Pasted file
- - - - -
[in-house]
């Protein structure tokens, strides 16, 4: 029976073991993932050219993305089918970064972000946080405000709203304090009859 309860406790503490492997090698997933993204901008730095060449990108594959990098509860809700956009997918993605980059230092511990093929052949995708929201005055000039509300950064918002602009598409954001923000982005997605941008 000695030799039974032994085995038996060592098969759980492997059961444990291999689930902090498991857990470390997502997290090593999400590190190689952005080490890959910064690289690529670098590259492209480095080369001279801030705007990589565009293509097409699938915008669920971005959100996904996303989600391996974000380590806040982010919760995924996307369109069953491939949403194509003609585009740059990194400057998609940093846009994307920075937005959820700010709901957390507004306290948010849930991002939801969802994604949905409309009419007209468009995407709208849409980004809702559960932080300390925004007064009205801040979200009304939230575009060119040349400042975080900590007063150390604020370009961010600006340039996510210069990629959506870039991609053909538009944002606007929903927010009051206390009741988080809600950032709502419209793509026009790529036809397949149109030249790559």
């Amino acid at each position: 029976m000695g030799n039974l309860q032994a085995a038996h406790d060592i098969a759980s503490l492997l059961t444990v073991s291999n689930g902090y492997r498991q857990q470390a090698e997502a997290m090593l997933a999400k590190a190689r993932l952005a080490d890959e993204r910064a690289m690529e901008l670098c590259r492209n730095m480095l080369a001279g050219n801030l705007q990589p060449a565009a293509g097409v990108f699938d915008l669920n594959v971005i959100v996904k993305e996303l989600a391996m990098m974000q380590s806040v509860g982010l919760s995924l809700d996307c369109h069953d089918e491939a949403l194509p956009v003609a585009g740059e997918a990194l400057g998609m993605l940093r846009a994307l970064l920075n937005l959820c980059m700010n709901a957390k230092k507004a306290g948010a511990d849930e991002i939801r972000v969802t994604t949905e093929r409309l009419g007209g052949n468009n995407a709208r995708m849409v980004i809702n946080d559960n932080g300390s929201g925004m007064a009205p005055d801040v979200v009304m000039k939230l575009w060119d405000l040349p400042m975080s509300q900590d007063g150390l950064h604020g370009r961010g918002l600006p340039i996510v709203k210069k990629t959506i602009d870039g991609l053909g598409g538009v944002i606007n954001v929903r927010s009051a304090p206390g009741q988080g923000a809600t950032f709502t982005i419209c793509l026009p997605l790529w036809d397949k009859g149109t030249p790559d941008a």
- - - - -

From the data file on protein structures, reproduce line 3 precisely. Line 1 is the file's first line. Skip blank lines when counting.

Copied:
């Amino acid at each position: 029976m000695g030799n039974l309860q032994a085995a038996h406790d060592i098969a759980s503490l492997l059961t444990v073991s291999n689930g902090y492997r498991q857990q470390a090698e997502a997290m090593l997933a999400k590190a190689r993932l952005a080490d890959e993204r910064a690289m690529e901008l670098c590259r492209n730095m480095l080369a001279g050219n801030l705007q990589p060449a565009a293509g097409v990108f699938d915008l669920n594959v971005i959100v996904k993305e996303l989600a391996m990098m974000q380590s806040v509860g982010l919760s995924l809700d996307c369109h069953d089918e491939a949403l194509p956009v003609a585009g740059e997918a990194l400057g998609m993605l940093r846009a994307l970064l920075n937005l959820c980059m700010n709901a957390k230092k507004a306290g948010a511990d849930e991002i939801r972000v969802t994604t949905e093929r409309l009419g007209g052949n468009n995407a709208r995708m849409v980004i809702n946080d559960n932080g300390s929201g925004m007064a009205p005055d801040v979200v009304m000039k939230l575009w060119d405000l040349p400042m975080s509300q900590d007063g150390l950064h604020g370009r961010g918002l600006p340039i996510v709203k210069k990629t959506i602009d870039g991609l053909g598409g538009v944002i606007n954001v929903r927010s009051a304090p206390g009741q988080g923000a809600t950032f709502t982005i419209c793509l026009p997605l790529w036809d397949k009859g149109t030249p790559d941008a």